A total of 155 persons presented to the hospital with motorcycle injuries (116 required admission and 39 were referred to the orthopedic outpatient clinic). The majority (98.7%) of study subjects were male. The median age was 28 years (IQR=16.5 years). Persons in the 20 to 29 years age category constituted the largest (47.1%) proportion of motorcycle injuries, followed by the 30 to 39 years age category (20.3%), whereas those 40 to 49 years and 50 and older each constituted 12.4%. The under-20 years category had the lowest (7.8%) proportion of motorcycle injuries. Of the participants 63% lived in the parish of St Ann, 18.2% in St Mary, and the remaining (18.8%) in other parishes. Almost 88% of persons were employed, and at the time of the motorcycle crash 91% were riders and 9% pillion riders.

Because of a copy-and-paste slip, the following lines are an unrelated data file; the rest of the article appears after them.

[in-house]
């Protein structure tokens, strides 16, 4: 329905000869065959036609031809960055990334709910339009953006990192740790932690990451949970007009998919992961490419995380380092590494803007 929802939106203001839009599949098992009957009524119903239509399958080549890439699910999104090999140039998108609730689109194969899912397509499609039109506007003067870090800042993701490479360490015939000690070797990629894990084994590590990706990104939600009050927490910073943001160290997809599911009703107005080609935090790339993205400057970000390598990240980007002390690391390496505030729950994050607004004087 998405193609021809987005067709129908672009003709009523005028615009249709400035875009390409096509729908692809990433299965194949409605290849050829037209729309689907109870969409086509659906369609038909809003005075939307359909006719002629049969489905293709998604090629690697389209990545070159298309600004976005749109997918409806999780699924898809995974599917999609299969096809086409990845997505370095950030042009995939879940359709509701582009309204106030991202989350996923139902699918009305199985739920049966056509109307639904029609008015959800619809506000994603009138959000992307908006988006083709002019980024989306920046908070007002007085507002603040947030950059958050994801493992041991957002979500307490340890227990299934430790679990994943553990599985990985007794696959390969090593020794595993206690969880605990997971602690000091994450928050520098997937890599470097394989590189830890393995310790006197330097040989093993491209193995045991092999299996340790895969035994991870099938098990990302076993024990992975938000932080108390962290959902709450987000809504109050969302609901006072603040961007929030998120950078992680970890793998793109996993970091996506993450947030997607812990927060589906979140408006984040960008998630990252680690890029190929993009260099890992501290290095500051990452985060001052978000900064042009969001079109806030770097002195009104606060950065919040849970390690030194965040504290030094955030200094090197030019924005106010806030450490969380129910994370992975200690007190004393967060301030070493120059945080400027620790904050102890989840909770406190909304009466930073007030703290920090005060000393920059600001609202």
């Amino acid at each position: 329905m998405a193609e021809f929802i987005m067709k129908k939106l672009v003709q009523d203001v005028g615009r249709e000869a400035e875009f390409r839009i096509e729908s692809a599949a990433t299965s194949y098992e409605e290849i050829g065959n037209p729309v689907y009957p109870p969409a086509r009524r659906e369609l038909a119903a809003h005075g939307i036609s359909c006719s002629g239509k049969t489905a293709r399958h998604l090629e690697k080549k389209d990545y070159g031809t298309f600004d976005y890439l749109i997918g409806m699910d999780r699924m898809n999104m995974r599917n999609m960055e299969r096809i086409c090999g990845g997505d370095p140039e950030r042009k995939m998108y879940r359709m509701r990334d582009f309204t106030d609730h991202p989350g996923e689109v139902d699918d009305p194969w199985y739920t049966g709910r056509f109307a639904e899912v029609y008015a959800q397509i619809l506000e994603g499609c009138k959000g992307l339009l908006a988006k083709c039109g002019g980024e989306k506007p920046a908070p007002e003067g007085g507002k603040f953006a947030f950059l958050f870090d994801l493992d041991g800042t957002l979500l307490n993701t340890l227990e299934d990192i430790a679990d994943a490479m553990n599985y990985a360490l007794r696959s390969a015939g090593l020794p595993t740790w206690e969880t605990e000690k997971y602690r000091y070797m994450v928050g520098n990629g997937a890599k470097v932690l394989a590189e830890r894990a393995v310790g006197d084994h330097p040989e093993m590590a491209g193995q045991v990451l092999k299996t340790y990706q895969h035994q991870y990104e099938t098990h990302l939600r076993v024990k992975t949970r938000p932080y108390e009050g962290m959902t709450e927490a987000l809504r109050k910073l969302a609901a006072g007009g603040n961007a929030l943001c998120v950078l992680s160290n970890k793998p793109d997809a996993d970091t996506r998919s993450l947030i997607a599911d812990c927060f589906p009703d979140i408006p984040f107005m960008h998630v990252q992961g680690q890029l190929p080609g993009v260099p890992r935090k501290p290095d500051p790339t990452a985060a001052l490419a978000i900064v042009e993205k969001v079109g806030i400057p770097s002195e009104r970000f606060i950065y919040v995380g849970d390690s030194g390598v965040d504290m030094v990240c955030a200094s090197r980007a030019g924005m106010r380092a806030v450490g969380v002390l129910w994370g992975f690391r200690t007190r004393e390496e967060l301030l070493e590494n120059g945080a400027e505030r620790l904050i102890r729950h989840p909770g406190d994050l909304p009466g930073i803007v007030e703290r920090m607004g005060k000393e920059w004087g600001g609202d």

Description of injuries
Injury was specified for 98.7% of the 155 persons who participated in the study. Lower limb accounted for 55% of injuries, whereas 35% and 10% of injuries occurred in the upper limb and the pelvis/spine, respectively. In the lower limb, leg, ankle, and thigh injuries were most common, whereas forearm and shoulder injuries were predominant in the upper limbs.
Admissions and surgeries for motorcycle injuries
Among motorcyclists presenting to hospital with injuries, 75.3% (n=116) required admission. The duration of stay ranged from 1 to 89 days. The plurality (49.6%) were admitted for less than 1 week, 30.4% were admitted for 1 to 2 weeks, and 20% greater than 2 weeks. The average length of stay was approximately 10 days (SD=8). Surgery was required for 71.6% (n=83) of those admitted. As seen in table 1, the majority, identified with a particular body part injury, required admission (due to either significant injury to that body part or associated concomitant injury). All motorcyclists with injuries to the pelvis and spine required admission. Surgeries were predominantly done for lower limb injuries, with the surgery to the thigh and legs accounting for the largest proportion of body part injuries requiring surgery.